Plus, I'd really have to think about those chemicals used to protect the wood. Is outgassing a problem with treated lumber in the interior of a "closed" environment? I have the same question about the resins suggested.

If (when) I have to do a airstream floor, I really think I'll grab some normal plywood and maybe do something to protect the edges.

Heck, got to leave something for the next owner to fix, right?!
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Old 09-22-2010, 10:30 AM   #7
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Quote:
Originally Posted by kennethowens View Post
I was thinking "treated" plywood also.
Dont confuse green treated plywood with marine grade plywood.
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Old 09-22-2010, 11:16 AM   #8
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Everything loosens and droops with age, eh? Gravity is not so friendly after scores of years, and corruption of bright new shiny objects is inevitable as order is dispersed into chaos.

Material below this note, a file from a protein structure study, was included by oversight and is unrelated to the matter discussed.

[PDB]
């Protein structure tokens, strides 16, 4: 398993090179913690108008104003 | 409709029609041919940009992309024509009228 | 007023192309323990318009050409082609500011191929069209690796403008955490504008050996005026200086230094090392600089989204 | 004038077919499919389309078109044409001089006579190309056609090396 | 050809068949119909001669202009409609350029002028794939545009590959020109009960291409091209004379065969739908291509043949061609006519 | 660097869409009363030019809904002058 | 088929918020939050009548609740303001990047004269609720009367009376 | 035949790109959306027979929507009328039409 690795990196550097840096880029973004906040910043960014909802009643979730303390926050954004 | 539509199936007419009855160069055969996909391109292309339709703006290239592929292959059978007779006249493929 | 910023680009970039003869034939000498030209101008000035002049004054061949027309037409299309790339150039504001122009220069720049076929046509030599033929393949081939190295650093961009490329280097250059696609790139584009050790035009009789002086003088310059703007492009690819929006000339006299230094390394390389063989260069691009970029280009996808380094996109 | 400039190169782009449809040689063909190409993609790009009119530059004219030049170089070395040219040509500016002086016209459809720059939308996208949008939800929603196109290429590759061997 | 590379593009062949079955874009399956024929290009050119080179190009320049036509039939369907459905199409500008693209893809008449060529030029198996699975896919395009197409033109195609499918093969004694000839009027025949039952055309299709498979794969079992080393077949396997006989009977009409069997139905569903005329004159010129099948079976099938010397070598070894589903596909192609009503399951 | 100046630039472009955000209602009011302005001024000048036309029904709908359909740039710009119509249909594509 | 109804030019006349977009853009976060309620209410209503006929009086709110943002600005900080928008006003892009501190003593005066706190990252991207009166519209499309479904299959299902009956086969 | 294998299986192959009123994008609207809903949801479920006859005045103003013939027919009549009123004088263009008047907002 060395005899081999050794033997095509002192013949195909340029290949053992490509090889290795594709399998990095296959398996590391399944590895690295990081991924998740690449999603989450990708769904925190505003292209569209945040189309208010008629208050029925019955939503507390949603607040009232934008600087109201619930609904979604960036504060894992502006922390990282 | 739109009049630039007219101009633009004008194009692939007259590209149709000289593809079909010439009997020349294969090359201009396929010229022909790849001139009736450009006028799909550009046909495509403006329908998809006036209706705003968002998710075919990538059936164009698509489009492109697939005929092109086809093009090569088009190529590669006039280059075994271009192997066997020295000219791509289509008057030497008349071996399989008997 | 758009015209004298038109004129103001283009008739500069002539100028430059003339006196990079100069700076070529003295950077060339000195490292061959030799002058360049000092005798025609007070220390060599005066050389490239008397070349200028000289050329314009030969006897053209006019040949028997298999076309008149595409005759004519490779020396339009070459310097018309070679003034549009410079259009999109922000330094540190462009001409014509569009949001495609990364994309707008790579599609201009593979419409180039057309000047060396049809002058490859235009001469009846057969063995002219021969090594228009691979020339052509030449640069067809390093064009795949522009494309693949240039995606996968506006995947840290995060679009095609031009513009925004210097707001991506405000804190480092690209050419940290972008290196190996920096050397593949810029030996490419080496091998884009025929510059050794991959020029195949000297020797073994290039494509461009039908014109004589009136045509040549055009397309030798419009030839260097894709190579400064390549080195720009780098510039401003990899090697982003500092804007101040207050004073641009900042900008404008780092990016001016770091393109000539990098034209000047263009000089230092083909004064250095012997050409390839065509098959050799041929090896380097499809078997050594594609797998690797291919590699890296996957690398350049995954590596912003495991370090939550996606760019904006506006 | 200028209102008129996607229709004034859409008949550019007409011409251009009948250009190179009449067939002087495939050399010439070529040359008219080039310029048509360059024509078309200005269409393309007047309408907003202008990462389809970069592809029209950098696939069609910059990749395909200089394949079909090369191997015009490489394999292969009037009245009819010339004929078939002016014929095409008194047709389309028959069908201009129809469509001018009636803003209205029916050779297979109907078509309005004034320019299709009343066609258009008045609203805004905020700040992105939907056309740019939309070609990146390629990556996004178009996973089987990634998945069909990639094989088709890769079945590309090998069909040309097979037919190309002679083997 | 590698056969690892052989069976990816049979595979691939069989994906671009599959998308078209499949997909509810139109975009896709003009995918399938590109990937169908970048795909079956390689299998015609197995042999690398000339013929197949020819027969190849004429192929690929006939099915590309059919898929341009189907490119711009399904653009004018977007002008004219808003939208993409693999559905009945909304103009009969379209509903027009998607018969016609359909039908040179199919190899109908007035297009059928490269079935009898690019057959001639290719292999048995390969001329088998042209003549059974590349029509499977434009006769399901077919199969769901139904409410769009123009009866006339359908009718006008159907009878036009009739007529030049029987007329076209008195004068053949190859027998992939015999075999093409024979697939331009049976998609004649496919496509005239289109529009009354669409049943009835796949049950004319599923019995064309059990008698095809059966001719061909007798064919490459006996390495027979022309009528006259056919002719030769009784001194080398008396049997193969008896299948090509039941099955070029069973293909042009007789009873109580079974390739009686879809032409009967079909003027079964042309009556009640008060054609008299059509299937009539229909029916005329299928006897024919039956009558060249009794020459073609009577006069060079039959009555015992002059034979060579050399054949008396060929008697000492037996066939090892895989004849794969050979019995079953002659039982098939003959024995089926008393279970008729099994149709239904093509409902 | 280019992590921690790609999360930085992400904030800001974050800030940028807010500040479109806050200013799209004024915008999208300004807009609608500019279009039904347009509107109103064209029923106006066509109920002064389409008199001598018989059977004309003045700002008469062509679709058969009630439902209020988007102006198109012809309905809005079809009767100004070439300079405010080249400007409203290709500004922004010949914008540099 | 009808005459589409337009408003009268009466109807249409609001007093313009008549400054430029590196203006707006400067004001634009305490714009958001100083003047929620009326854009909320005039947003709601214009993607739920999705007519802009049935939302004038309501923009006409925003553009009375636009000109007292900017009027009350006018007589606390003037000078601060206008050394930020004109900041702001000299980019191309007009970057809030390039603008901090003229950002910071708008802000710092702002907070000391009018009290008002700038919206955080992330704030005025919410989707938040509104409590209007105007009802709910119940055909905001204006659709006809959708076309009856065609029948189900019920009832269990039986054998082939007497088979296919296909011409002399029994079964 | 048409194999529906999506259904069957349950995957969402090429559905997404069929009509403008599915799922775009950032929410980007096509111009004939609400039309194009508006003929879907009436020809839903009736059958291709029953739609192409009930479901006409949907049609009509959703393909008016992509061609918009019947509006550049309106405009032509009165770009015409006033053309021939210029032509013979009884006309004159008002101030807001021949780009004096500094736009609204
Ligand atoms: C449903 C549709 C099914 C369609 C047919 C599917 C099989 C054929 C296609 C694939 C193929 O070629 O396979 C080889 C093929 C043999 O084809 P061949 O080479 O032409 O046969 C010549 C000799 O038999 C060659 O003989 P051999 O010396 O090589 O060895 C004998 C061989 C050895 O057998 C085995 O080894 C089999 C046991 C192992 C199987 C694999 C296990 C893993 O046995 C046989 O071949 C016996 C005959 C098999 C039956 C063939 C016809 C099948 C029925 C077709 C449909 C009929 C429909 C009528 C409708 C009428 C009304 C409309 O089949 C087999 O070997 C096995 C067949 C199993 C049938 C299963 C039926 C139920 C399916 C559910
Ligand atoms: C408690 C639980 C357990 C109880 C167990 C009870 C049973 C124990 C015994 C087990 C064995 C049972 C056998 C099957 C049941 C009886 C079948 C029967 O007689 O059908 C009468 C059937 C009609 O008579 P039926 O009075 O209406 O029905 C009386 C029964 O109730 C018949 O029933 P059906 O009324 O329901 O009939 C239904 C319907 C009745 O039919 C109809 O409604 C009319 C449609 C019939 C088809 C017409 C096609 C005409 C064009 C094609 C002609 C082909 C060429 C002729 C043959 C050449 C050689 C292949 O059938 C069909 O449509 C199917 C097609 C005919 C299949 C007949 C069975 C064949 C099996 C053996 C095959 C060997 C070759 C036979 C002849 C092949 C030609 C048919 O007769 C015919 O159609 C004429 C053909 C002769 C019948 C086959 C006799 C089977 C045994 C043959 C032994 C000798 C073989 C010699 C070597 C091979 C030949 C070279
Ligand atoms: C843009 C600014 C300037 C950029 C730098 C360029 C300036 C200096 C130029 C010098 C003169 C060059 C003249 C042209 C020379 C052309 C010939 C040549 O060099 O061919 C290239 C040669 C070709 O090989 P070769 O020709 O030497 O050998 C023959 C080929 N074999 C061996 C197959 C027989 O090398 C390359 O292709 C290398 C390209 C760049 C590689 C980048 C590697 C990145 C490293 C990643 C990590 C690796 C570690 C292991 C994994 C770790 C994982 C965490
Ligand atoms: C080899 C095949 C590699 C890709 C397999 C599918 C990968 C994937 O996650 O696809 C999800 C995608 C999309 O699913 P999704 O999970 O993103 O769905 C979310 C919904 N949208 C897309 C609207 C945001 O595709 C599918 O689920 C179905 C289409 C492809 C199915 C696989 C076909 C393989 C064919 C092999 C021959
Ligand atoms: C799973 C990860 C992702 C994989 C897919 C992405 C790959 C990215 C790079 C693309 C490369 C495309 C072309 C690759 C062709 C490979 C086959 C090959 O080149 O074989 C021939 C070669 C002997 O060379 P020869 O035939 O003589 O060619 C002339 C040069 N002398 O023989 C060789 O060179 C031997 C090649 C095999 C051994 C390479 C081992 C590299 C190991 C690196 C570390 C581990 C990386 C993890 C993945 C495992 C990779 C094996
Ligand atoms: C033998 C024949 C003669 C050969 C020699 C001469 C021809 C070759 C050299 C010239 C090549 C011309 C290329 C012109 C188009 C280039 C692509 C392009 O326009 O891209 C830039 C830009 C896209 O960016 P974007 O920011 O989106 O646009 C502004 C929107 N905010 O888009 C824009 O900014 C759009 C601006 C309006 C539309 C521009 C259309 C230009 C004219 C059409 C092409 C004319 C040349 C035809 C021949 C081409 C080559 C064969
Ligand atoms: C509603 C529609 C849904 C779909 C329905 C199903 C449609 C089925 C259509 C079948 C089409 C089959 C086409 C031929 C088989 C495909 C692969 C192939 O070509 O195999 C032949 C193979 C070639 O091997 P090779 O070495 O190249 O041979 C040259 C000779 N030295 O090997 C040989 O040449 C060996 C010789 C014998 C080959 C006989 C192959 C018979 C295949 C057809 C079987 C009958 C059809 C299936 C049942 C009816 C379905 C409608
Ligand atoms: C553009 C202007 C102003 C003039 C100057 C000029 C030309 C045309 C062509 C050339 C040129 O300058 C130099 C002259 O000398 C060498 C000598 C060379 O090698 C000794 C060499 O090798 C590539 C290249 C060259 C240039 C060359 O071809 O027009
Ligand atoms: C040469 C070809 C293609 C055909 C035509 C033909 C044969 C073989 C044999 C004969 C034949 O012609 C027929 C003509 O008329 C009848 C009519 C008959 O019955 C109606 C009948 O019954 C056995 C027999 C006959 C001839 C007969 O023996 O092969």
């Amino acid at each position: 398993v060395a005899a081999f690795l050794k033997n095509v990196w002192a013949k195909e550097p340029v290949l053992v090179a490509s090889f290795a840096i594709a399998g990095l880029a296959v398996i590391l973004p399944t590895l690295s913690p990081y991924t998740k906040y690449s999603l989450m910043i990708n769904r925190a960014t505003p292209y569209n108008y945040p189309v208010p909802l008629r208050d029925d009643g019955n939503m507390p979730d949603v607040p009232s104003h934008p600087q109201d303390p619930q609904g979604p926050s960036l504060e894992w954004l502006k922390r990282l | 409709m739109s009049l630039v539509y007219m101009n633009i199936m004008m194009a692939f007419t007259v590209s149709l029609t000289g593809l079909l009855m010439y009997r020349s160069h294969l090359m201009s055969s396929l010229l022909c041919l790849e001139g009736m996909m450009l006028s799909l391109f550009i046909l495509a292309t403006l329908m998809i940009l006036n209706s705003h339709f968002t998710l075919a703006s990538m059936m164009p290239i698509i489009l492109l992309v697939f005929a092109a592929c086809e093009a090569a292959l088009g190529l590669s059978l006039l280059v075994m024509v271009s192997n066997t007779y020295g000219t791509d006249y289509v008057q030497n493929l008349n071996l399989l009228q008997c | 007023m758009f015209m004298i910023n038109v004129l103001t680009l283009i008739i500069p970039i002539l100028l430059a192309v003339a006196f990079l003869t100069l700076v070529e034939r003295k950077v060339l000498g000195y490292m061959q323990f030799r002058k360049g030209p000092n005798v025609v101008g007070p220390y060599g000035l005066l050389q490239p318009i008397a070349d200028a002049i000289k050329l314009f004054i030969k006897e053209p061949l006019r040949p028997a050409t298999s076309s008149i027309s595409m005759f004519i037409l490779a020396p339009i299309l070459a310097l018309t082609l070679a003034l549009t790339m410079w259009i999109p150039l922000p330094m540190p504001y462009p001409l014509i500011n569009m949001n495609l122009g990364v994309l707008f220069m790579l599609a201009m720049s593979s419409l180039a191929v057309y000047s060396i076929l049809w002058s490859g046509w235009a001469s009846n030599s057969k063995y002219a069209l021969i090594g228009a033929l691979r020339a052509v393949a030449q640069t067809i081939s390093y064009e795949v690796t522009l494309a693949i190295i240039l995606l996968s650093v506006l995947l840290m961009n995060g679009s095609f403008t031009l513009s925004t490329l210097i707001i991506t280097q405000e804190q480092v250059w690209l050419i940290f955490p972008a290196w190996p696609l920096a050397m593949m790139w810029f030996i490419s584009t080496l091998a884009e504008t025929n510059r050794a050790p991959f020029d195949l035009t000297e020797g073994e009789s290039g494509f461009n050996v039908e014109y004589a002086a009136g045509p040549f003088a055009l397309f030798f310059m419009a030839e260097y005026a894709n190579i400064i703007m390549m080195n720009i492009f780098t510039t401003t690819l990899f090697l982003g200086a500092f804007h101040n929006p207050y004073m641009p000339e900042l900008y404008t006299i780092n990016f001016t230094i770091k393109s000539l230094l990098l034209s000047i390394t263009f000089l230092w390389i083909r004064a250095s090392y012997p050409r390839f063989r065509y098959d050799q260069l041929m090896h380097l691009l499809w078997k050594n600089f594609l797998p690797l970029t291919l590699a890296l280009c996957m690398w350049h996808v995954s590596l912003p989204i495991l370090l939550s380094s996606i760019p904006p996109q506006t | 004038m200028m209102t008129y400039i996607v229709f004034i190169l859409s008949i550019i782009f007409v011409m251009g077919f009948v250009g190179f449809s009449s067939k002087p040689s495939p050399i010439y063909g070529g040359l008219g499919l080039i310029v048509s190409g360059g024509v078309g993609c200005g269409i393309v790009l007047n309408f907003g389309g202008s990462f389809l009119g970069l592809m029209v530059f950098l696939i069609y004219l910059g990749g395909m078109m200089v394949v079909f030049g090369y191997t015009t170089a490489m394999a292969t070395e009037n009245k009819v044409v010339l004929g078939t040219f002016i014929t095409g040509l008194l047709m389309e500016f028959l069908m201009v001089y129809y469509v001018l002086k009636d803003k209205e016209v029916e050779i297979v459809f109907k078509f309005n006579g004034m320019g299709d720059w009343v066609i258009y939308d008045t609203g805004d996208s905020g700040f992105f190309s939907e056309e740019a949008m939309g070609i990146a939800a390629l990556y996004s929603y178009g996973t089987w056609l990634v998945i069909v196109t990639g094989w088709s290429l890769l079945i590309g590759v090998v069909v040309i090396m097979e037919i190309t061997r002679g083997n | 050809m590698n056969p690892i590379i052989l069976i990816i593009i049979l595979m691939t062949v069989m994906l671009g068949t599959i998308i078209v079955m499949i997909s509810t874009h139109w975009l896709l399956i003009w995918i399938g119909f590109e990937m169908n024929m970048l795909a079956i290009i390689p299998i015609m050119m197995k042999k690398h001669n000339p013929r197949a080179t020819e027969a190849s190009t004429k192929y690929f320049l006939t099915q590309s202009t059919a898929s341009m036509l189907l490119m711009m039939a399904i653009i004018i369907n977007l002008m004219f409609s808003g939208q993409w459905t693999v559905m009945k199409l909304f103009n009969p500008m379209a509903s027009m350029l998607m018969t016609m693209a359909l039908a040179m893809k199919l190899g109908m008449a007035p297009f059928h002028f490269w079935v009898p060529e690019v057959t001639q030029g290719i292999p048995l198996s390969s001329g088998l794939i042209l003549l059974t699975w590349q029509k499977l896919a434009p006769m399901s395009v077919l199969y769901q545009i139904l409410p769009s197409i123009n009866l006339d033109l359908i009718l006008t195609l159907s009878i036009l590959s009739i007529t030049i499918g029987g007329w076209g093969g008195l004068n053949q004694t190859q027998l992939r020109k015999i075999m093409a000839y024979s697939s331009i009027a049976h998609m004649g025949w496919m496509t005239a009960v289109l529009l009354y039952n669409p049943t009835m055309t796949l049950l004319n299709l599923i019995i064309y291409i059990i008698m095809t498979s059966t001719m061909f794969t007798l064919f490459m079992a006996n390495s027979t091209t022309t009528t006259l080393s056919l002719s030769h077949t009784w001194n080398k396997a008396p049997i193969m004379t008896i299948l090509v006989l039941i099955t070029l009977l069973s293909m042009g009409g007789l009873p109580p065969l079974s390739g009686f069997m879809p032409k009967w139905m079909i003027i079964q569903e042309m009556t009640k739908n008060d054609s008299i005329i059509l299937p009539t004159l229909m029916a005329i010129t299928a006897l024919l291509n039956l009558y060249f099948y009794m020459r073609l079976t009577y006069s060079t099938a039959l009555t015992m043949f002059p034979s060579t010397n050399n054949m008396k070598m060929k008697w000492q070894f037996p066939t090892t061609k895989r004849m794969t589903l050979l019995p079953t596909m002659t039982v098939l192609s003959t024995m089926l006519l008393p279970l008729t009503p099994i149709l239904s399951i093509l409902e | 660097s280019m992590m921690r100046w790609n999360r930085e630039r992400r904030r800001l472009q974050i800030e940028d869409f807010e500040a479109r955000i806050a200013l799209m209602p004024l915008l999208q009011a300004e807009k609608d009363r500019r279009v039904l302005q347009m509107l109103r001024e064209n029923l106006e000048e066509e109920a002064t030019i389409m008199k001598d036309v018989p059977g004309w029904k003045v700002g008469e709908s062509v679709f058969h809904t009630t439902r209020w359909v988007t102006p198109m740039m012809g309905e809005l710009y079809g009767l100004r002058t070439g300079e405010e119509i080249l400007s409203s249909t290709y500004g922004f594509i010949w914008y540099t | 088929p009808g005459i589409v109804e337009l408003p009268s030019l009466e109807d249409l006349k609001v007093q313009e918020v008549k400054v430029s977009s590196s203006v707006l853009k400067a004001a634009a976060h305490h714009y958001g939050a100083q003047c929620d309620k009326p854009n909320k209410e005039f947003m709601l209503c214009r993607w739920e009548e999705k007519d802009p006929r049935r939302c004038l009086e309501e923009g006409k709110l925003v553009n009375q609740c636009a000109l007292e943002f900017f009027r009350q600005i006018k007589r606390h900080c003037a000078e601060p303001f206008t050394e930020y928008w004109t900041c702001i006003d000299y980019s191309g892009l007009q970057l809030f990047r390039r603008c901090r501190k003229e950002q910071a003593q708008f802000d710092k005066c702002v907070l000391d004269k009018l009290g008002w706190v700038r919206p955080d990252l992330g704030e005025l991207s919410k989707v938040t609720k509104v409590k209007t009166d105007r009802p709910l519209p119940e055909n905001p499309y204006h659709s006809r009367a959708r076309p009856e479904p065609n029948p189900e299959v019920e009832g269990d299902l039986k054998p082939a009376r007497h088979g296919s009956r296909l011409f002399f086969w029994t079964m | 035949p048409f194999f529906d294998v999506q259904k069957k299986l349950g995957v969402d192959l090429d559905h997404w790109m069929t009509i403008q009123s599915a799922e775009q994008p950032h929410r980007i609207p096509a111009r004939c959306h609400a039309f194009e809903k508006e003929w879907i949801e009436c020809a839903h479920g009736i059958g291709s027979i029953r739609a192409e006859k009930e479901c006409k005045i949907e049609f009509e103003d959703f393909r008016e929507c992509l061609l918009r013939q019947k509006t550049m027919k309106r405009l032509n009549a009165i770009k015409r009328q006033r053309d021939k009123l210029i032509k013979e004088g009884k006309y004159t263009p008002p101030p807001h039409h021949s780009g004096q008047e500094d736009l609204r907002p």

I think given our older trailers construction have once experienced flying down the road in 'loose' formation I want the part I stand, eat and sleep over which happens to hold the other assemblies square with the world to be the strongest a few exrta dollars can make them.
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Old 09-22-2010, 12:48 PM   #9
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you definitely don't want "pressure treated" in an indoor space, due to off-gassing.

I'm not a wood or woodworking expert, but it was my understanding that "marine grade" plywood is not "treated" in any way, and is no more water proof than any other untreated plywood. It just doesn't have any voids.

Many people use marine epoxy to treat the outer perimeter and edges of whatever type of plywood they choose, as this is the area most likely to be exposed to water.
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Old 09-22-2010, 01:36 PM   #10